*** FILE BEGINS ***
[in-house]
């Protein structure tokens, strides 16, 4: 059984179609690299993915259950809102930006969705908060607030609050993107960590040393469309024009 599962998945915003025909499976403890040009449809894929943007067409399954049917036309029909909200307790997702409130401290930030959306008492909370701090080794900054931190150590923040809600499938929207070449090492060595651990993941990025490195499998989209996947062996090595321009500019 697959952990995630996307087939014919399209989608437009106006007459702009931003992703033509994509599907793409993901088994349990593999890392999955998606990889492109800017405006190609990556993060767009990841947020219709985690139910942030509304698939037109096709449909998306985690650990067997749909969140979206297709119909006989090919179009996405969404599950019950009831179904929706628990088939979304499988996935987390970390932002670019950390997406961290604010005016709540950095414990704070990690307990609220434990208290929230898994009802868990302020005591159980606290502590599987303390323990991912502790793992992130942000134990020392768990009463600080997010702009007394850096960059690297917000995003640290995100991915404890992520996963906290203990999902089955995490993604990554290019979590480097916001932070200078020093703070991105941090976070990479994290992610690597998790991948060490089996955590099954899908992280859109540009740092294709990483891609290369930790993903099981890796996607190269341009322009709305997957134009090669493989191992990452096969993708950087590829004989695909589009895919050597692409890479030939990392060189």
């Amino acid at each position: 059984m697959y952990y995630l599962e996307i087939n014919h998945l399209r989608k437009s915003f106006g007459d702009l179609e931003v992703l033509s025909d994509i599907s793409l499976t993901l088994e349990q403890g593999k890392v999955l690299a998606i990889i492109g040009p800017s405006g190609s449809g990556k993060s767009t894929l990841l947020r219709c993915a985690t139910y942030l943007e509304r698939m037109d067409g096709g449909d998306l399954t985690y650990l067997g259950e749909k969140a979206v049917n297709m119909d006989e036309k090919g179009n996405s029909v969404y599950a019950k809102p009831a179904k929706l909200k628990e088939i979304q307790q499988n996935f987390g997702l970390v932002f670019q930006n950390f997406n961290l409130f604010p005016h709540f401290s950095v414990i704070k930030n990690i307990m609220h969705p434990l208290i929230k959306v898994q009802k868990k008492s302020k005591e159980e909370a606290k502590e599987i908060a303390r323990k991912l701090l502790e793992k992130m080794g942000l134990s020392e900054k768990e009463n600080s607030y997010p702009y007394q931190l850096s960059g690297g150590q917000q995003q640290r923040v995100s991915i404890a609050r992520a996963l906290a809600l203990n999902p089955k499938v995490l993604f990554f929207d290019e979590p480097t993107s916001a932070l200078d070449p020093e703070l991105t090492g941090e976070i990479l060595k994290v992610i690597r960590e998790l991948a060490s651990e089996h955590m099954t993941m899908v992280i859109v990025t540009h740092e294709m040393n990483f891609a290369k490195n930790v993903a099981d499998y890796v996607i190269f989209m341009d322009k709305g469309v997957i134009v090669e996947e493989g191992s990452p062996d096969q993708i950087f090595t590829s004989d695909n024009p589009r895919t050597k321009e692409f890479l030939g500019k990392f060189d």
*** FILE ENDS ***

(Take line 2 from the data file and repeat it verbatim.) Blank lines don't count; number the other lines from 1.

């Protein structure tokens, strides 16, 4: 059984179609690299993915259950809102930006969705908060607030609050993107960590040393469309024009 599962998945915003025909499976403890040009449809894929943007067409399954049917036309029909909200307790997702409130401290930030959306008492909370701090080794900054931190150590923040809600499938929207070449090492060595651990993941990025490195499998989209996947062996090595321009500019 697959952990995630996307087939014919399209989608437009106006007459702009931003992703033509994509599907793409993901088994349990593999890392999955998606990889492109800017405006190609990556993060767009990841947020219709985690139910942030509304698939037109096709449909998306985690650990067997749909969140979206297709119909006989090919179009996405969404599950019950009831179904929706628990088939979304499988996935987390970390932002670019950390997406961290604010005016709540950095414990704070990690307990609220434990208290929230898994009802868990302020005591159980606290502590599987303390323990991912502790793992992130942000134990020392768990009463600080997010702009007394850096960059690297917000995003640290995100991915404890992520996963906290203990999902089955995490993604990554290019979590480097916001932070200078020093703070991105941090976070990479994290992610690597998790991948060490089996955590099954899908992280859109540009740092294709990483891609290369930790993903099981890796996607190269341009322009709305997957134009090669493989191992990452096969993708950087590829004989695909589009895919050597692409890479030939990392060189």